Ilford North MP Wes Streeting appointed to new HIV commission
- Credit: Archant
Ilford North MP Wes Streeting has been appointed to a new board of commissioners whose aim is to help end HIV transmissions in England by 2030.
The HIV Commission has been launched by leading charities Terrence Higgins Trust and National AIDS Trust and it will be chaired by Dame Inga Beale, former chief executive of Lloyd's of London.
The year-long independent commission, backed by the government, will host a series of community events, a public online consultation, and a national call for evidence from those directly impacted by HIV.
Dame Beale will be supported by a team of high-profile commissioners passionate about preventing HIV.
The group will also be backed by an advisory group of HIV treatment and prevention experts from Public Health England, local government, and the clinical and voluntary sectors.
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Before his election as Ilford North's MP, Mr Streeting served as deputy leader of Redbridge Council and cabinet member for health and wellbeing.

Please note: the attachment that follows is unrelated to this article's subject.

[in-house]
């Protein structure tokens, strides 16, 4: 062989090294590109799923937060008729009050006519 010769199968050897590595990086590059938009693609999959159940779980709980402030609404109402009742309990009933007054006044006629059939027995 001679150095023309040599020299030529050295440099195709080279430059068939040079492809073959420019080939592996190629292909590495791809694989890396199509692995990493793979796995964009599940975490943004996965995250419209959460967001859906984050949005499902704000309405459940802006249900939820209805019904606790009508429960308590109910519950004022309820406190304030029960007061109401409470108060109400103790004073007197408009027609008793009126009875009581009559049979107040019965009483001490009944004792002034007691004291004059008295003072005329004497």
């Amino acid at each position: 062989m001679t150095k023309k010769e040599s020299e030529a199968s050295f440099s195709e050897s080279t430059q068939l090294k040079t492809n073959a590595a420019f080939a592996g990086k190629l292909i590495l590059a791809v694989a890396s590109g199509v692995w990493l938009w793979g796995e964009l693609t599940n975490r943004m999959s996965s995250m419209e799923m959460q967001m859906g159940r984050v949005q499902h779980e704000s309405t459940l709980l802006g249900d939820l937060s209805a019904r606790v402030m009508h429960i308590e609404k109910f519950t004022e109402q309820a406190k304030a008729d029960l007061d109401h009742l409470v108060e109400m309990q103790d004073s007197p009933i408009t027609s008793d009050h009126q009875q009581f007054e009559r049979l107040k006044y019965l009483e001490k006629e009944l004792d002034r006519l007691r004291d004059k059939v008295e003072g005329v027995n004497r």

Mr Streeting said: "I am absolutely delighted to be joining the commission.
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"Ours can be the first generation to eradicate HIV if we step up to the mark. I'm determined to make sure that we do."
Drawing on the ideas and experience of people living with HIV, businesses, the voluntary sector and the public, the commission's recommendations will be published next spring.
Dame Beale said: "We have a unique opportunity to end new HIV transmission in England. We will develop evidence-based recommendations to make this happen within a decade.
"This is a big challenge, but it's one we can achieve if we harness the resources and capability that has made the UK a pioneer in HIV prevention, treatment and support for nearly 40 years."
Seema Kennedy MP, minister for public health and primary care, added: "We are determined to eradicate HIV transmissions in England by 2030 and we must find new, innovative and progressive ways of doing so.
"I welcome this new commission which will speak to people who are living with HIV and learn about their personal experiences, an important part of finding new ways to end HIV for good."